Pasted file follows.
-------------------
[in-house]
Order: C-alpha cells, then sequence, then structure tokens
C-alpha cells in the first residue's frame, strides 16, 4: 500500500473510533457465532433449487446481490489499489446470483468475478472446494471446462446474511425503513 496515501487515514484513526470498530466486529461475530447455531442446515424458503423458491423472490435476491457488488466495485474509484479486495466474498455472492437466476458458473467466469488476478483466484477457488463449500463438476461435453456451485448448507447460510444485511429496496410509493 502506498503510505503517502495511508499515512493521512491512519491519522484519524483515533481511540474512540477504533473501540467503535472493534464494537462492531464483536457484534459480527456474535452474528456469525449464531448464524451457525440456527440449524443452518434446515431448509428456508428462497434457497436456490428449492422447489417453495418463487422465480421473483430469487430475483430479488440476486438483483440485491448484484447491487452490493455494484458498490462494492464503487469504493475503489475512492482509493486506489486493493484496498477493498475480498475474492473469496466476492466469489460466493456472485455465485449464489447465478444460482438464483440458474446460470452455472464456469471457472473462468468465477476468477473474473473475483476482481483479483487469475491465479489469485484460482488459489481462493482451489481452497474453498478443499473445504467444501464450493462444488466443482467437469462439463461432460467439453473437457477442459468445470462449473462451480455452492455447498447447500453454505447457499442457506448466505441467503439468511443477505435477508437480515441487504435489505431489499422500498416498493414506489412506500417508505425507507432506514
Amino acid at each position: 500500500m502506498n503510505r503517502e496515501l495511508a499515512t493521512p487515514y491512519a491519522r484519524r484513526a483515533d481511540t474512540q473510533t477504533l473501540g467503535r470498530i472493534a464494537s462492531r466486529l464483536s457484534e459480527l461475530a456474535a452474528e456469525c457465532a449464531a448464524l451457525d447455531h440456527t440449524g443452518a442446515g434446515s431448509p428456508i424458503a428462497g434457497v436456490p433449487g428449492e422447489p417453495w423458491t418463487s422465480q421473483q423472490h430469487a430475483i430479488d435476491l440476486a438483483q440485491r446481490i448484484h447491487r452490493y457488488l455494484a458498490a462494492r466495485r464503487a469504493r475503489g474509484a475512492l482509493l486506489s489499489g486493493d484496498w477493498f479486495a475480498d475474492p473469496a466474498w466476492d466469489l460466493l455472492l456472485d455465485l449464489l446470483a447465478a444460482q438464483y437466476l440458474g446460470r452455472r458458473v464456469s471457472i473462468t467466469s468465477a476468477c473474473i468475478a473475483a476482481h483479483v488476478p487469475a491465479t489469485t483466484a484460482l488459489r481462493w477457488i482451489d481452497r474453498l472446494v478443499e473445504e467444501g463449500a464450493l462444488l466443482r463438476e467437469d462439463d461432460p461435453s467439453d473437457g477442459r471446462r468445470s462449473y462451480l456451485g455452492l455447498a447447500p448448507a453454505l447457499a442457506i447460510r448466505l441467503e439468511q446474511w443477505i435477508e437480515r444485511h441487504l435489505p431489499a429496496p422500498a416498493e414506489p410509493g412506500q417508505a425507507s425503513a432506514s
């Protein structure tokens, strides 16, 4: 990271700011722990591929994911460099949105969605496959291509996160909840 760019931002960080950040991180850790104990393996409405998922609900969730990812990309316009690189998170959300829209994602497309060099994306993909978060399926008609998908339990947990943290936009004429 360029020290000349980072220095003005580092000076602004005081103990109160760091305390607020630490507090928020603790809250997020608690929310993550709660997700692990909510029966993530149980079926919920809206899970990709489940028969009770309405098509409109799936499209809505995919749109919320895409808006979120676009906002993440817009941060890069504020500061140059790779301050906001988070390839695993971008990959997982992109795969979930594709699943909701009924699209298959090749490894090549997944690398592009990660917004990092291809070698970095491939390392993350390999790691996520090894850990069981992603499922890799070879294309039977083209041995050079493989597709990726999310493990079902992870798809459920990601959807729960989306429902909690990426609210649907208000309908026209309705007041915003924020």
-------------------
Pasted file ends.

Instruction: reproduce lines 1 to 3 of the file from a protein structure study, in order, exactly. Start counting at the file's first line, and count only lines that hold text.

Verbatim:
[in-house]
Order: C-alpha cells, then sequence, then structure tokens
C-alpha cells in the first residue's frame, strides 16, 4: 500500500473510533457465532433449487446481490489499489446470483468475478472446494471446462446474511425503513 496515501487515514484513526470498530466486529461475530447455531442446515424458503423458491423472490435476491457488488466495485474509484479486495466474498455472492437466476458458473467466469488476478483466484477457488463449500463438476461435453456451485448448507447460510444485511429496496410509493 502506498503510505503517502495511508499515512493521512491512519491519522484519524483515533481511540474512540477504533473501540467503535472493534464494537462492531464483536457484534459480527456474535452474528456469525449464531448464524451457525440456527440449524443452518434446515431448509428456508428462497434457497436456490428449492422447489417453495418463487422465480421473483430469487430475483430479488440476486438483483440485491448484484447491487452490493455494484458498490462494492464503487469504493475503489475512492482509493486506489486493493484496498477493498475480498475474492473469496466476492466469489460466493456472485455465485449464489447465478444460482438464483440458474446460470452455472464456469471457472473462468468465477476468477473474473473475483476482481483479483487469475491465479489469485484460482488459489481462493482451489481452497474453498478443499473445504467444501464450493462444488466443482467437469462439463461432460467439453473437457477442459468445470462449473462451480455452492455447498447447500453454505447457499442457506448466505441467503439468511443477505435477508437480515441487504435489505431489499422500498416498493414506489412506500417508505425507507432506514